Classic Computer Magazine Archive START VOL. 5 NO. 2 / OCTOBER 1990


Atari Team Redefines Electronic Instruments


Most MIDI devices are a kluge between old instruments and new technology. Jimmy Hotz, working with Atari, invented a new way of creating electronic music, one which bridges the gap between a computer's abilities and a composer's creativity. Here's an overview of what Atari is offering musicians in stores today.

A complete set-up, including a Stacy, a Hotz Box and wing unit.

Although musical electronics and its relationship to computers has changed drastically over the past few decades, one element has hardly changed at all--the ways that players interact with the electronics. The most common synthesizer interface, the keyboard, was designed centuries ago to trigger mechanical systems, not electronic ones. Although a few concessions, such as polyphonic aftertouch and mod wheels, have been made to the age of electronics, the keyboards we play today are very similar to those that Bach played.

Even "alternate controllers" are more likely to mate other devices designed centuries ago (guitars, wind instruments, drums) to modern electronics instead of providing a true alternative to conventional interfaces. Surely there must be novel ways to relate musical gestures to computers and synthesizers?

Apparently record producer/engineer Jimmy Hotz thought so, too, and teamed up with Atari to manufacture a new controller, designed from the ground up, to interface with MIDI music devices and computers, although it is not necessarily limited to those applications. The birth of the Hotz MIDI Translator (nicknamed the "Hotz Box") has not been without controversy. Reactions vary from "it just lets non-musicians play along with CDs" to "this has the potential to change the music industry."

Perhaps the most interesting aspect of the Translator is its ability to fit so many different roles. Beginners without any knowledge of MIDI or musical electronics can use it as a "plug and play" device, but it is also a serious tool for professional composers, players and educators who do know a lot about music. Welcome to the 1990s, and one of the most fascinating, unusual, intimidating, musical and enigmatic devices I've run across in quite some time.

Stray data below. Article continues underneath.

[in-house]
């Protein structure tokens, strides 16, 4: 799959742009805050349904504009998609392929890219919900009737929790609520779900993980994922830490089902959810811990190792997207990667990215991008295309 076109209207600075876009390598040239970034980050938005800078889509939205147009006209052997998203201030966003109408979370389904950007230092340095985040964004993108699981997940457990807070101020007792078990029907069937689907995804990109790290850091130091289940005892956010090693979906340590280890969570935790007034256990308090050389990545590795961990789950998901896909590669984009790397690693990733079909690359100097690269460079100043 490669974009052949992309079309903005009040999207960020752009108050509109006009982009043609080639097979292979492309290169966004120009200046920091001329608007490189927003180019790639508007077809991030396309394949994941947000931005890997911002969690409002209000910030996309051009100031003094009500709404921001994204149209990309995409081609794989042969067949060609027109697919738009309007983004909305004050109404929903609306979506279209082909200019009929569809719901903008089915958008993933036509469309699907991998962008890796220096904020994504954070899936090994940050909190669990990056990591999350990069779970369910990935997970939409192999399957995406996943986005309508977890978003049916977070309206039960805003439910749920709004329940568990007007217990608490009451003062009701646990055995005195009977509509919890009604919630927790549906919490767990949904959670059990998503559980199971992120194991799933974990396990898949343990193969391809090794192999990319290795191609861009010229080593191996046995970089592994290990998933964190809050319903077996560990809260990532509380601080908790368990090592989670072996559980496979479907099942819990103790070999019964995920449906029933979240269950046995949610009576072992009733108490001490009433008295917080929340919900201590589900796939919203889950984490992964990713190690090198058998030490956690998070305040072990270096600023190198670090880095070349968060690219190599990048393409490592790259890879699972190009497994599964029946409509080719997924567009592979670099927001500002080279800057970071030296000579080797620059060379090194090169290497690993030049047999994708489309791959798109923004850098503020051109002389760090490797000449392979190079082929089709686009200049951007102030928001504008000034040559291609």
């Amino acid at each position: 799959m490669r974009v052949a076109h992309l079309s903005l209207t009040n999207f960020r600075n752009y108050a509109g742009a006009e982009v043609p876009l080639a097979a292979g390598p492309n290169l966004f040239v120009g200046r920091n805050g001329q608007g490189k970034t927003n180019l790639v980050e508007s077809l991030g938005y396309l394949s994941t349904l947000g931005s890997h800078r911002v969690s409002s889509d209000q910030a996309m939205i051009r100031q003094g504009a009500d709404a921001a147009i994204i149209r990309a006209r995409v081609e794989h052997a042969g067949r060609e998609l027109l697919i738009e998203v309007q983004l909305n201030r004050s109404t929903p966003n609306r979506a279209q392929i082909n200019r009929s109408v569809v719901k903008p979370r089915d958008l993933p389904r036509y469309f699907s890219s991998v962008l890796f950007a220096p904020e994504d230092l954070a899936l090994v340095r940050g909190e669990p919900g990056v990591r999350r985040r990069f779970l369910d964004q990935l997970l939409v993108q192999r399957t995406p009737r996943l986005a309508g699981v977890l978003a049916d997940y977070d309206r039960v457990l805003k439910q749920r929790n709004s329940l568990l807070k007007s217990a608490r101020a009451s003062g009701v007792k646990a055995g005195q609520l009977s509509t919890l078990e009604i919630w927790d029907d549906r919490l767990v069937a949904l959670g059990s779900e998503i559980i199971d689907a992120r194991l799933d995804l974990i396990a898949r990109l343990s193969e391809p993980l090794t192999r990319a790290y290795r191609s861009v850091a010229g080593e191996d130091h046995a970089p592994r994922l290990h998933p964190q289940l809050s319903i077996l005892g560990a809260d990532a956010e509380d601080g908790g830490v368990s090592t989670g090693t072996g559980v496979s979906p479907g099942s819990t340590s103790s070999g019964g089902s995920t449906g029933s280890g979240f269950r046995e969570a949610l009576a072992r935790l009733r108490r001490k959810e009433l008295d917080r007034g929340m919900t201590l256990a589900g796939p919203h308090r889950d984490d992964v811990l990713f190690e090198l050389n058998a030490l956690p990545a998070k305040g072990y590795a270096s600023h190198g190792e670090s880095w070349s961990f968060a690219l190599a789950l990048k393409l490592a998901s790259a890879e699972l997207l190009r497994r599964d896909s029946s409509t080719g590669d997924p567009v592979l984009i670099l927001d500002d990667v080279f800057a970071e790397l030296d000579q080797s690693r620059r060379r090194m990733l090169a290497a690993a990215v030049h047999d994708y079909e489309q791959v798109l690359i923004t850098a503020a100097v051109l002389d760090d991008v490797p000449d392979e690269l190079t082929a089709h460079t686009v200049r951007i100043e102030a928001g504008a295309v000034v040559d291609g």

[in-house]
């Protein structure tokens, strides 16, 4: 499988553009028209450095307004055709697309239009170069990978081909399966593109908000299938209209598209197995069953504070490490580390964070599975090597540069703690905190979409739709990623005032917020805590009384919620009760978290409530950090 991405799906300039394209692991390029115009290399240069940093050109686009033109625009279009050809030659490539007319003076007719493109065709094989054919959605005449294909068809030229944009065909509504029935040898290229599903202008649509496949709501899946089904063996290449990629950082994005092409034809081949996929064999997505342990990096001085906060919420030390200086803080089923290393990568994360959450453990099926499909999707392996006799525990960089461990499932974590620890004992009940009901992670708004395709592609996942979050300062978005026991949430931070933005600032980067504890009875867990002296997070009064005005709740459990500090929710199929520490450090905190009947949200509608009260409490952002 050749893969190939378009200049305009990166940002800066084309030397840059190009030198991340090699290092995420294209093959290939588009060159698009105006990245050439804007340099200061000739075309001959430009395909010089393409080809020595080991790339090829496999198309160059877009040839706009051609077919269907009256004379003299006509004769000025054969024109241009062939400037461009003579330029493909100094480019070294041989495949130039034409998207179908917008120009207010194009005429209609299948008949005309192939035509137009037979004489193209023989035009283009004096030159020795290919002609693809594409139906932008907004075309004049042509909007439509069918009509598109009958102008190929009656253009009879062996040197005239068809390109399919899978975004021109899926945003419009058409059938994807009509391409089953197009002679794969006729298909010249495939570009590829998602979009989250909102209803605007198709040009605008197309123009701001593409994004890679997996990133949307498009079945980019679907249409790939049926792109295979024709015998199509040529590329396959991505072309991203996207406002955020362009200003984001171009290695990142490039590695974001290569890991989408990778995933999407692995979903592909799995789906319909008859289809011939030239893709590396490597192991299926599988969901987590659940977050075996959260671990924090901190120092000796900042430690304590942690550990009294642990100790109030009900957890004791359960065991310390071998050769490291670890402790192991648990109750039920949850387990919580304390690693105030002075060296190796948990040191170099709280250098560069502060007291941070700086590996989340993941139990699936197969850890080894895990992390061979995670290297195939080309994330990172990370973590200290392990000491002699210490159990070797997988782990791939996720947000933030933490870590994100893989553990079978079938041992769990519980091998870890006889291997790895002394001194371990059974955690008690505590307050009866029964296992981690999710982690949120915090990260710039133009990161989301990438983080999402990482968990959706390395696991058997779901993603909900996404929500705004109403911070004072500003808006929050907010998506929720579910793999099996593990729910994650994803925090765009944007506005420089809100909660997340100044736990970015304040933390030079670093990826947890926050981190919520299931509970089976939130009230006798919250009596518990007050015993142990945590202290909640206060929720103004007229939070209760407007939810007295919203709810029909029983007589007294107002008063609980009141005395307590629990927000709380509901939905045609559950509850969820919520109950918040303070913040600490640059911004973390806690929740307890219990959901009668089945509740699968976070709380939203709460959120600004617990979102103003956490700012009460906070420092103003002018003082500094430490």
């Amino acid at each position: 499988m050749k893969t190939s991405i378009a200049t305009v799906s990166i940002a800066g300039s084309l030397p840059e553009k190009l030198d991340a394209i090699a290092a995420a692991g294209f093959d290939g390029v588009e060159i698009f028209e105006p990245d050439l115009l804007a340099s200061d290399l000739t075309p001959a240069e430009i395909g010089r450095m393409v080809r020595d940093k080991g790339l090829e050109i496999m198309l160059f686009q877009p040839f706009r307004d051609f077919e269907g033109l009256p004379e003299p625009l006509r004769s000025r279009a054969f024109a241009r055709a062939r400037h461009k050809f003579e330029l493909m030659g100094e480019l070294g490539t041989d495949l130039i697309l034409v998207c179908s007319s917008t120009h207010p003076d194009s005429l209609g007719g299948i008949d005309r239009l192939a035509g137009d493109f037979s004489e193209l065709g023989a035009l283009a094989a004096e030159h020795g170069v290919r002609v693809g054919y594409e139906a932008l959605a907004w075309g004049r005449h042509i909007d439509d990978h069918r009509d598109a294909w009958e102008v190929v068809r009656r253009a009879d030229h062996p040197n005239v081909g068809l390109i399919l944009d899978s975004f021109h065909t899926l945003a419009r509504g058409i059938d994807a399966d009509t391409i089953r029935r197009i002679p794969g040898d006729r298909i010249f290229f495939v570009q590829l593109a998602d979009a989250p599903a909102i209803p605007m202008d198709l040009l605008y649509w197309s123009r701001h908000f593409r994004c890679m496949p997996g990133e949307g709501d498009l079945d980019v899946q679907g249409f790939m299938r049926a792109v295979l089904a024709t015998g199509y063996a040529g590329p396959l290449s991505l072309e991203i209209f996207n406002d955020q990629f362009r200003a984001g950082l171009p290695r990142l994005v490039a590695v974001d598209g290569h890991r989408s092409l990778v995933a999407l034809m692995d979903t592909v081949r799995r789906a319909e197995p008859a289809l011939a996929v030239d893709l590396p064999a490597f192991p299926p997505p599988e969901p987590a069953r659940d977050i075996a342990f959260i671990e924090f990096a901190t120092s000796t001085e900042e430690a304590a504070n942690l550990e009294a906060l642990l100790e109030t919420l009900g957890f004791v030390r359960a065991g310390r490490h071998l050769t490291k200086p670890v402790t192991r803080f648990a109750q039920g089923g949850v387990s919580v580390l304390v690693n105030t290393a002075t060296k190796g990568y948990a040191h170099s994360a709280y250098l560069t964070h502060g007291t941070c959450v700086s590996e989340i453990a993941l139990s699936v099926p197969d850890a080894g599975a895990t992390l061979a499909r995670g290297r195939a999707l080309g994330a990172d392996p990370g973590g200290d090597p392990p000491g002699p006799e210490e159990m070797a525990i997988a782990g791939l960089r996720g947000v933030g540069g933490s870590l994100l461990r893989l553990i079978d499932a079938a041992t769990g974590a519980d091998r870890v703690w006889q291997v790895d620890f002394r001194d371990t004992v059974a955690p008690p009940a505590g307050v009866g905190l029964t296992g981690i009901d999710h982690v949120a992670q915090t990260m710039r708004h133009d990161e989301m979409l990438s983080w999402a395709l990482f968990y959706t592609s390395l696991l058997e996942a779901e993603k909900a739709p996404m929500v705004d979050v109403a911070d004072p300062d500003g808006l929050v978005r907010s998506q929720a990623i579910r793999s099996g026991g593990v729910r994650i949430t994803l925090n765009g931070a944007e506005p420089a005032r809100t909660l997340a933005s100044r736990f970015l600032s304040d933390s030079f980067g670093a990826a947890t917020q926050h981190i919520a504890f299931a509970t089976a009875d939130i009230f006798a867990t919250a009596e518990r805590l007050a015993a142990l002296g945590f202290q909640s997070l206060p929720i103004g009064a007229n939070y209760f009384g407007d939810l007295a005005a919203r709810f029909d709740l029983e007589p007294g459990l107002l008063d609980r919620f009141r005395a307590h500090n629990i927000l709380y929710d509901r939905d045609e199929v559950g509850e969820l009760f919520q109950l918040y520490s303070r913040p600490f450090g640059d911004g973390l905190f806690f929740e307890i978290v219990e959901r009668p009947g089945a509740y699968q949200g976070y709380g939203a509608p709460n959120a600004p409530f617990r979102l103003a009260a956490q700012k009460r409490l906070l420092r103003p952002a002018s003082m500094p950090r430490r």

Getting to Know You

There are two basic parts to the Hotz Translator: the hardware controller itself, which replaces a traditional electro-mechanical keyboard, and the software, which translates your finger pokes into MIDI data. Unlike familiar keyboards, guitars or wind instruments, the playing surface of the Hotz Translator is a flat bed with no mechanical moving parts. In their place is a bevy of touch-sensitive rectangular pads. Simply touching one or more pads generates control signals which are immediately detected and routed to the Atari computer. The software converts the control signals into MIDI-note or expression data, depending on the function currently assigned to each pad, then back out of the computer and on to the destination MIDI instruments or equipment.

The hardware controller unit is substantial: large (37 inches by 22 inches), heavy and expensive (somewhat less than $6,000). Part of the reason for the cost is that the internal electronics need to be quite sophisticated to handle the huge amount of data the Translator is capable of creating. Ten parallel processors collect and merge all the data for output, resulting in extremely fast operation. Even under worst case conditions, it takes less than seven milliseconds between the time you touch a pad until its resultant MIDI data is output by the Atari computer. This is lightning fast compared to standard keyboards, which can take from seven to 180 milliseconds due to mechanical action time, keyboard scanning lags (determining which keys have been pressed) and time to sense low-velocity notes. Why such high-performance hardware? Hotz envisions the Translator as a universal "controller platform" for many applications, current and future, MIDI and otherwise. The more horsepower that's available, the fewer limits it may encounter later.